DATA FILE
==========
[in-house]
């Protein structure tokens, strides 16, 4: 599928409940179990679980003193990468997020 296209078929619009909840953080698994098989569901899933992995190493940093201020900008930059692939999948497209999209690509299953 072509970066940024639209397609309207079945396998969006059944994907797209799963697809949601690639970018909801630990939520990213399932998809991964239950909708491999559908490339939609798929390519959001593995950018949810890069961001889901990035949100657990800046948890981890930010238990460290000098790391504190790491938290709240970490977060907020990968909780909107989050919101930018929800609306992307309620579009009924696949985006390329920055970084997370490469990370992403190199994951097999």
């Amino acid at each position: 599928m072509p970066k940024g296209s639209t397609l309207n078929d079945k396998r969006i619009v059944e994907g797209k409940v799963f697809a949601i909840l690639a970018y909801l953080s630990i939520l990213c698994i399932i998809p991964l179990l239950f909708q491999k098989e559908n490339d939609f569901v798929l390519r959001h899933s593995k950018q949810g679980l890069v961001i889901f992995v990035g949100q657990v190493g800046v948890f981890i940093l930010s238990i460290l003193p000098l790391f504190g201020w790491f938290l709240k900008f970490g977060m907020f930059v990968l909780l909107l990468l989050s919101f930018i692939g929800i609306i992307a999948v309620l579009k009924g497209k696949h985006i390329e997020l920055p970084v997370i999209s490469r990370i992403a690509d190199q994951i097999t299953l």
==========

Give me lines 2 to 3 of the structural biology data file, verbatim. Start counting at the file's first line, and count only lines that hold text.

């Protein structure tokens, strides 16, 4: 599928409940179990679980003193990468997020 296209078929619009909840953080698994098989569901899933992995190493940093201020900008930059692939999948497209999209690509299953 072509970066940024639209397609309207079945396998969006059944994907797209799963697809949601690639970018909801630990939520990213399932998809991964239950909708491999559908490339939609798929390519959001593995950018949810890069961001889901990035949100657990800046948890981890930010238990460290000098790391504190790491938290709240970490977060907020990968909780909107989050919101930018929800609306992307309620579009009924696949985006390329920055970084997370490469990370992403190199994951097999």
């Amino acid at each position: 599928m072509p970066k940024g296209s639209t397609l309207n078929d079945k396998r969006i619009v059944e994907g797209k409940v799963f697809a949601i909840l690639a970018y909801l953080s630990i939520l990213c698994i399932i998809p991964l179990l239950f909708q491999k098989e559908n490339d939609f569901v798929l390519r959001h899933s593995k950018q949810g679980l890069v961001i889901f992995v990035g949100q657990v190493g800046v948890f981890i940093l930010s238990i460290l003193p000098l790391f504190g201020w790491f938290l709240k900008f970490g977060m907020f930059v990968l909780l909107l990468l989050s919101f930018i692939g929800i609306i992307a999948v309620l579009k009924g497209k696949h985006i390329e997020l920055p970084v997370i999209s490469r990370i992403a690509d190199q994951i097999t299953l």